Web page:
Saturday

23rd Mar 2019

Opinion

Europe needs incentives to combat chronic disease

  • Chronic diseases are exacerbated by behaviour - smoking, alcohol consumption, lack of physical activity, and poor diet (Photo: Steve Baker)

This was a tumultuous year for the European Union, marked by continued economic malaise and the United Kingdom's historic decision to launch the process to leave.

Some are questioning whether the EU can survive the loss of its second-largest economy. Looking ahead to 2018, the inevitable belt-tightening will put public health budgets on the chopping block even as Europe faces a growing double-burden of aging and chronic disease.

Read and decide

Join EUobserver today

Support quality EU news

Get instant access to all articles — and 18 year's of archives. 30 days free trial.

... or join as a group

As our leaders aim to get the EU back on track, they should remember that healthy populations are the basis for strong economic growth. Short-sighted policies that neglect public health and stifle future medical innovation will only deepen current problems.

The European Commission sounded fresh alarm on chronic diseases in The State of Health in the EU, published in conjunction with the OECD, the Paris-based club of wealthy nations, in October.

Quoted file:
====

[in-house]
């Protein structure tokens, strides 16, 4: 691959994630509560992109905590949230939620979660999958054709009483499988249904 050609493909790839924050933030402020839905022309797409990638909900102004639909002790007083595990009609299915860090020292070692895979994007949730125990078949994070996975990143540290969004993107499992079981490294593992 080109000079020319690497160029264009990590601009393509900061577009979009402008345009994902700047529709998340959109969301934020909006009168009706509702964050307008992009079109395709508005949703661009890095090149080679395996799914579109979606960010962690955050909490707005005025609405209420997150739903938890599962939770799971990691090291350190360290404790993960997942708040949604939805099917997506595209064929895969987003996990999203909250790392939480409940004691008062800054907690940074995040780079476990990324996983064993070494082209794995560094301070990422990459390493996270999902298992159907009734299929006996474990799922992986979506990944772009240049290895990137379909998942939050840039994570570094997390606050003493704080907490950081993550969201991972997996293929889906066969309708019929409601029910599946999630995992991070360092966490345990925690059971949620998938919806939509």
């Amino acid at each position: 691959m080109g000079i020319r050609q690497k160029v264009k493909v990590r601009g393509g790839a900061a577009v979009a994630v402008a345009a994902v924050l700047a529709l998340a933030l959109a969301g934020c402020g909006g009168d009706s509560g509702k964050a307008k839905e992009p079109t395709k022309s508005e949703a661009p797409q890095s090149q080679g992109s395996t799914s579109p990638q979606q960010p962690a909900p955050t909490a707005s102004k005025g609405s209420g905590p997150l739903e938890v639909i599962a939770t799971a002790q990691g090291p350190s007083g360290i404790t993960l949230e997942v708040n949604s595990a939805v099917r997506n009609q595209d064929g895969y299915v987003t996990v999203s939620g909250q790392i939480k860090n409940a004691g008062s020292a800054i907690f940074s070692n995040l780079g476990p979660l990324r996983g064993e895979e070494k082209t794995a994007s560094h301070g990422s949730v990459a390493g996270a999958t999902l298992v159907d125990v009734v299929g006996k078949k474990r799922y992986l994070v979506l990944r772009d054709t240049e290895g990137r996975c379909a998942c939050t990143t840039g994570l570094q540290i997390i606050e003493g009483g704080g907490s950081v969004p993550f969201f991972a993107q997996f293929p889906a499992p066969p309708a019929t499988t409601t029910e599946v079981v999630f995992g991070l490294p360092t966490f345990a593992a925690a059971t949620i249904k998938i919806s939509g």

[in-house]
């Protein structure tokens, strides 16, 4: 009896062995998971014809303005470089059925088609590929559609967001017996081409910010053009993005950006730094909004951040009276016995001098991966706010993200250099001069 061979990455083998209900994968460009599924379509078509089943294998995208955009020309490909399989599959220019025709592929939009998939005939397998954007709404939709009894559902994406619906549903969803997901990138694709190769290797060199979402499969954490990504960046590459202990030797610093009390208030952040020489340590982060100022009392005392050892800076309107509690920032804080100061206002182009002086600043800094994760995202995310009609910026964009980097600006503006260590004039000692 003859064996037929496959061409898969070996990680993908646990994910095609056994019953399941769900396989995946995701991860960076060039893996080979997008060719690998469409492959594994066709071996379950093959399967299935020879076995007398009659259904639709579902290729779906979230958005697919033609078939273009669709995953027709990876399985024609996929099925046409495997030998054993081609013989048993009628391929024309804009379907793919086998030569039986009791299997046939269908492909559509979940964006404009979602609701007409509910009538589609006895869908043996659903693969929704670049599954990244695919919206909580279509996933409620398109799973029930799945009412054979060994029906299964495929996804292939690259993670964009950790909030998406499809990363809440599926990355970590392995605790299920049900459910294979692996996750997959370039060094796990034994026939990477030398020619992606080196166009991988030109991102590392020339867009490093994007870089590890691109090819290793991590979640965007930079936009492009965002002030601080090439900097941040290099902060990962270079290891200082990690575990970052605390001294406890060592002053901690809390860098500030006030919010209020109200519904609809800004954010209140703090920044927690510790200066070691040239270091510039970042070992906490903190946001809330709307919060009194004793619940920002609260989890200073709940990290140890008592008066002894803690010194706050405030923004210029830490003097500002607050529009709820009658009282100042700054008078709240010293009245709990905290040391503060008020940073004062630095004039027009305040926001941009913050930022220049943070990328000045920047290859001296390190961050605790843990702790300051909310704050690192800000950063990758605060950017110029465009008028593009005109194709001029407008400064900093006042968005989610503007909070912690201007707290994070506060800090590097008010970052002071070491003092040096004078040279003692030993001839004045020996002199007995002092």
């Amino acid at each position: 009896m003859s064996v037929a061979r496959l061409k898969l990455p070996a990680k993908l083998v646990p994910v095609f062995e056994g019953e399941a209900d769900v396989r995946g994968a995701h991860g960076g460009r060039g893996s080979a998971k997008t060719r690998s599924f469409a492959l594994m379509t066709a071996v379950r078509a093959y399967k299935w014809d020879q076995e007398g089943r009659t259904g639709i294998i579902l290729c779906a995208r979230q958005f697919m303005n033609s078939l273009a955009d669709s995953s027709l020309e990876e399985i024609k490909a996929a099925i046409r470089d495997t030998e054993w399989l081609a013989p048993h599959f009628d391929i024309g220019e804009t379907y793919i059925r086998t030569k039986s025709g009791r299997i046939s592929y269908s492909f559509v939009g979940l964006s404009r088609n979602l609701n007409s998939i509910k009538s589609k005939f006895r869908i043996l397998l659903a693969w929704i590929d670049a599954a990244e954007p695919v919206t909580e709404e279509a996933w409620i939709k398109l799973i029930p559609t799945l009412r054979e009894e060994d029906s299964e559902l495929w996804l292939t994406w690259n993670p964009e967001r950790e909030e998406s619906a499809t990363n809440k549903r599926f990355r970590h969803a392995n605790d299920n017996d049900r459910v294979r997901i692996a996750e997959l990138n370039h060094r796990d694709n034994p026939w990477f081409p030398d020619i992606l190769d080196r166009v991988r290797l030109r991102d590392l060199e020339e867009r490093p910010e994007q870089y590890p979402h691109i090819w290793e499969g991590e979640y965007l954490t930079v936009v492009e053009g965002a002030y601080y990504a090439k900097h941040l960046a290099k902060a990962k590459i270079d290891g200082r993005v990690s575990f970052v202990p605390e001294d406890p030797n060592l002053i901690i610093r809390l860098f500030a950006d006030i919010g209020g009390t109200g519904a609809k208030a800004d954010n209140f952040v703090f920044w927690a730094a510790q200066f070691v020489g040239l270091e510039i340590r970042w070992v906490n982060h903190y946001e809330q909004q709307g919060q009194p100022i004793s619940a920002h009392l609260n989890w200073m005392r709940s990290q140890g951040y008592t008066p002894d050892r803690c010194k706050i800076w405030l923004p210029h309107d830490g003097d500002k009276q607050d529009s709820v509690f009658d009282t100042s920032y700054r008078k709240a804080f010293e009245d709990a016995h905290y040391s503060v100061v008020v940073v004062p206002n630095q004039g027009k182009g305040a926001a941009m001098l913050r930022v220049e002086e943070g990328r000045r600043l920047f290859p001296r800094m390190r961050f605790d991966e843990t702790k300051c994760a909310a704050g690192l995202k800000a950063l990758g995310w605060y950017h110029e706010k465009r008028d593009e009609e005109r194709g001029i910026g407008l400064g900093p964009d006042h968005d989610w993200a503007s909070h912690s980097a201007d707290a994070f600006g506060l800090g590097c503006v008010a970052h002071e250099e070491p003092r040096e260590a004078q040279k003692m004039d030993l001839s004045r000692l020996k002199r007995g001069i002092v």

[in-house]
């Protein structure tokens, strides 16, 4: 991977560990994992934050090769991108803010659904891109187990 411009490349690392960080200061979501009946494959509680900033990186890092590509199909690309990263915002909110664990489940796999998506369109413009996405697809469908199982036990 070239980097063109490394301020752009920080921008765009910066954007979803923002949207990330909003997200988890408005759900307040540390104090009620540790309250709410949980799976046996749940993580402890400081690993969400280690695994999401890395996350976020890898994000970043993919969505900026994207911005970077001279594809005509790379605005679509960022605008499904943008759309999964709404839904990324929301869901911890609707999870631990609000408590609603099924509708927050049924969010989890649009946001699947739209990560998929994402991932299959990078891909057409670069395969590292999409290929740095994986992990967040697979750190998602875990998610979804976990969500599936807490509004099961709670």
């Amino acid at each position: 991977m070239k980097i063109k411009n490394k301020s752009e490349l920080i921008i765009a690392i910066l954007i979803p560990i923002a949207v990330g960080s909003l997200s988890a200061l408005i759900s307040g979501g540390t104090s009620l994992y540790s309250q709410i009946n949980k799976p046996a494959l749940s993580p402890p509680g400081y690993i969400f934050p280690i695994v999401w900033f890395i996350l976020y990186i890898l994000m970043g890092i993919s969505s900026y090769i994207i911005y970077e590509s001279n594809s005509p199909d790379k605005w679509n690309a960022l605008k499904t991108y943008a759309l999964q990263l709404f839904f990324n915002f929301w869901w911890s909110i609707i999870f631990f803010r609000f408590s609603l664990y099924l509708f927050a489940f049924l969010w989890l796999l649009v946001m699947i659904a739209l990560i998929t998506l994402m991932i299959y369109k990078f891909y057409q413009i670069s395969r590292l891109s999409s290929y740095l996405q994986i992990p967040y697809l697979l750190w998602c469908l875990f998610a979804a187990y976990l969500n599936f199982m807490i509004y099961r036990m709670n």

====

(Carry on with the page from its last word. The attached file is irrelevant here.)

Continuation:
This biannual survey of European countries found that chronic diseases – cancer, diabetes, hypertension and others – comprise up to 80 percent of EU healthcare costs on average. The related deaths among working-age adults cost the continent €115 billion in lost productivity each year.

Because chronic diseases are exacerbated by behaviour - smoking, alcohol consumption, lack of physical activity, and poor diet - an ounce of prevention is truly worth a pound of cure.

More aggressive investment in deterring these behaviors would reduce treatment costs and boost economic productivity to the tune of billions of euros each year.

Yet, while politicians pay lip service to these grave concerns, EU member states spend on average only three percent of health budgets on prevention. Some measures have been adopted, such as the banning of online advertisements for alcohol.

Missing, however, are reasonable education programs to promote physical health and nutrition. Such measures require both political will and funding to properly implement them - both of which are in short supply in the current environment.

Equally important is avoiding short-sighted policies that seek quick fixes where none are needed. Chief among these is a persistent attack on protections and incentives for the discovery of new medicines.